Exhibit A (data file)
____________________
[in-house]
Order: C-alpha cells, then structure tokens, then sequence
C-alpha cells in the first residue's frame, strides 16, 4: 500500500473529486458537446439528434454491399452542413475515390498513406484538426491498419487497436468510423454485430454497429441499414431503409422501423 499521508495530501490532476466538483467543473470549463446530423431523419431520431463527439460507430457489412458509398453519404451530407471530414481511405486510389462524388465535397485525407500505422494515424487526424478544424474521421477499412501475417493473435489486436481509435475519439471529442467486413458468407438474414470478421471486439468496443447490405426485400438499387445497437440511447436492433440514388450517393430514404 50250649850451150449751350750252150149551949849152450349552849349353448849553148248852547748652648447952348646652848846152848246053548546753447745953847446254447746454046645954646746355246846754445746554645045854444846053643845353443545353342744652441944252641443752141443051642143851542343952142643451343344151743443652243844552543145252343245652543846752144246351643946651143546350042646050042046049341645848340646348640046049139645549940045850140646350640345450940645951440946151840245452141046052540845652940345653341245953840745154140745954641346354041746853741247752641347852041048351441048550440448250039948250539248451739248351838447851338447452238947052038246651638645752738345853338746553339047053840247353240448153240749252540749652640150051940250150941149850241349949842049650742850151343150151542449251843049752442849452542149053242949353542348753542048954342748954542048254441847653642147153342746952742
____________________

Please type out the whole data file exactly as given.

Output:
[in-house]
Order: C-alpha cells, then structure tokens, then sequence
C-alpha cells in the first residue's frame, strides 16, 4: 500500500473529486458537446439528434454491399452542413475515390498513406484538426491498419487497436468510423454485430454497429441499414431503409422501423 499521508495530501490532476466538483467543473470549463446530423431523419431520431463527439460507430457489412458509398453519404451530407471530414481511405486510389462524388465535397485525407500505422494515424487526424478544424474521421477499412501475417493473435489486436481509435475519439471529442467486413458468407438474414470478421471486439468496443447490405426485400438499387445497437440511447436492433440514388450517393430514404 50250649850451150449751350750252150149551949849152450349552849349353448849553148248852547748652648447952348646652848846152848246053548546753447745953847446254447746454046645954646746355246846754445746554645045854444846053643845353443545353342744652441944252641443752141443051642143851542343952142643451343344151743443652243844552543145252343245652543846752144246351643946651143546350042646050042046049341645848340646348640046049139645549940045850140646350640345450940645951440946151840245452141046052540845652940345653341245953840745154140745954641346354041746853741247752641347852041048351441048550440448250039948250539248451739248351838447851338447452238947052038246651638645752738345853338746553339047053840247353240448153240749252540749652640150051940250150941149850241349949842049650742850151343150151542449251843049752442849452542149053242949353542348753542048954342748954542048254441847653642147153342746952742